jueves, 11 de mayo de 2017

Susan Meiselas in Córdoba: Great Success of Nicaragua Exhibition During the XV International Biennal of Photography


One of the highlights of the XV Córdoba International Biennal of Photography has ubdoubtedly been Susan Meiselas´s exhibition Nicaragua including pictures made by the great Magnum Agency photographer, and which from March 23 until May 7, 2017, has had the Rafael Botí Art Center of Córdoba (c/ Manrique, 5) as a venue,

with a daily massive attendance of visitors who have relished the direct observation of king size pictures belonging to the mythical reportage made by the American photographer in the Central American country in 1978 and 1979 during the Sandinist Revolution against Anastasio Somoza´s dictatorship.

Nicaragua makes up one of the diachronic benchmarks of war photojournalism, because of the quality and impact of its images (captured by Susan Meiselas with a rangefinder analog Leica M 24 x 36 mm format camera and Kodachrome 64 colour slide film from an amazingly near distance either regarding the core of combats or as to defining instants with a number of inhabitants inside villages and rural areas) and the fact that it was a photojournalistic war essay pioneering the use of colour, a real documentary milestone which had huge significance as a turning point marking the future of the best illustrated magazines since eighties (reaching superb qualitative levels of images reproduction on paper thanks to the use of top-notch professional colour slide films in photomechanics and printing, optimizing each and every stage of the keynotes set forth by J.S. Mertle and Gordon L. Monsen in 1957) and whose influence still lives on within the XXI century, already immersed in full swing digital era.
It is true that colour had been sometimes used since mid thirties, being prominent among others:

- The 35 mm Kodachromes ASA 10 exposed by Charles Cushman with his Contax II camera of landscapes all over United States from 1938.

- The 35 mm Kodachromes ASA 10 exposed by Walter Bosshard in 1938 with his screwmount Leica II (Model D) capturing Mao Tse-Tung, in addition to a soldier of the communist troops and a group of twenty soldiers in the city of Yan´an in the northwest of China and which were published by Life magazine in its number of August 8, 1938.

- Foure 35 mm ASA 10 Kodachromes exposed by Robert Capa in Hankou, China, on July 19, 1938 just after the air raids of Japanese aviation and which were published by Life magazine in full colour double page inside its number of October 17, 1938.

The large format 4 x 5 Kodadhromes used by the photographers of the Farm Security Administration of United States during the second half of thirties and first half of forties, among them the famous portrait of the Jack Whinery family made by Russell Lee in Pie Town, New Mexico, in 1940; the superb portraits of illegal immigrant workers made by Arthur Rothstein in Robstown, Texas and Pie Town, New Mexico and the pictures of working women employed as wipers in roundhouses made by Jack Delano in Chicago and Iowa in 1943.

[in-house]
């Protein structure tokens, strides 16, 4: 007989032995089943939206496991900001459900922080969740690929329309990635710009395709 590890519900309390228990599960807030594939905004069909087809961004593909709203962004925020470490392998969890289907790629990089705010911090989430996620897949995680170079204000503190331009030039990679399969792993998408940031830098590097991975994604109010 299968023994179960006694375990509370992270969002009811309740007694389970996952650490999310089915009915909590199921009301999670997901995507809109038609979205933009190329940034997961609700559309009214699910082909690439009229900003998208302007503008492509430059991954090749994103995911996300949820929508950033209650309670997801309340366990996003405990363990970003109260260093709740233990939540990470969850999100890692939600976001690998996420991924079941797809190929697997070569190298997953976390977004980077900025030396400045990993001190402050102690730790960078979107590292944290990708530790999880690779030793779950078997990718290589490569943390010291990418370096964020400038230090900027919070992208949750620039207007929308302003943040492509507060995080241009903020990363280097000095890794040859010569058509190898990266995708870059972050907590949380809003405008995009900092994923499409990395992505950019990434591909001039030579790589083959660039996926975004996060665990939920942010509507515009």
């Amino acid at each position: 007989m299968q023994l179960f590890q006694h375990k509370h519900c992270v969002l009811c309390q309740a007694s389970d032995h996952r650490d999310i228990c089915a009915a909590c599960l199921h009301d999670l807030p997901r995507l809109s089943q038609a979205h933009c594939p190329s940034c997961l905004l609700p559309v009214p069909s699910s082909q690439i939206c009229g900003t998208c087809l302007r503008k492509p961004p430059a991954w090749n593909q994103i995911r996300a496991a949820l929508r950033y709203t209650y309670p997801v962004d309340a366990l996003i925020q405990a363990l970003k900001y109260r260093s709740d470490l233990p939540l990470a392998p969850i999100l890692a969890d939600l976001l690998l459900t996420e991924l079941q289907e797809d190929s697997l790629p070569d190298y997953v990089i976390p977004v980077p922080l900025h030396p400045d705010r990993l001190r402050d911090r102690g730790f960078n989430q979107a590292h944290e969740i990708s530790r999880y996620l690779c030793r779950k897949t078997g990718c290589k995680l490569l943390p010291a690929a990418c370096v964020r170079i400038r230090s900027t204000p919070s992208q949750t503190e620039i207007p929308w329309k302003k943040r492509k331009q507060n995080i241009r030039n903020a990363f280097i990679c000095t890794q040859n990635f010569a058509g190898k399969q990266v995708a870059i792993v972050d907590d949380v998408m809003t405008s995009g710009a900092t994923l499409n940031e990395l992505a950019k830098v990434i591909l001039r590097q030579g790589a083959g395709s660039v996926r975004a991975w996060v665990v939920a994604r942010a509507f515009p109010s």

- The cover of the march 1950 number of Ladies´ Home Journal magazine with a picture of a housewife in a fruit shop made by Ruth Orkin; etc).

And throughout fifties, Kodachrome film was also used by Wayne Miller, Alfred Eisenstaedt, Werner Bischof, Inge Morath, David Seymour " Chim ", Burt Glinn, René Burri, Georg Rodger, Elliott Erwitt, Erich Hartmann and others.

But the pictures made with Kodachrome film were overwhelmingly less abundant than the ones made in black and white, which was the common choice for the photographic reportages until early eighties, as well as being very static images because of the very low sensitivity of that 35 mm chemical emulsion — between ISO 8, 10, 12, 16 and 25 — until the introduction of the Kodachrome-X ISO 64 (manufactured between 1962 and 1974) and the Kodachrome 64 (produced from 1974), so the blossoming of colour as a usual photographic means inside the pages of the foremost illustrated magazines arrived above all with William Egglestone, Ernst Haas, Larry Burrows, Harry Gruyaert, Alex Webb and Susan Meiselas, with the Nicaragua essay being the one which exerted more influence for its full-fledged worldwide spreading from around 1980 onwards.

Men of the FSLN practice the hurling of contact bombs in the wood surrounding the neighbourhood of Monimbó, Masaya, in the Department of Jinotega, in the north of Nicaragua. They are wearing indigenous traditional masks to conceal their identities.

One of them is Justo Román González, popularly known as "Tarzán", who passed away on June 24, 2016.

Throughout the forty-six days in which it has been held at the Rafael Botó Art Center in Córdoba, this historical and very important exhibition has allured many thousands or visitors from every procedence and age, stirring up very high levels of interest,

enhanced by the remarkable quality of the prints made from original Kodachrome 64 slide films exposed by Susan Meiselas in Nicaragua between June 1978 and July 1979.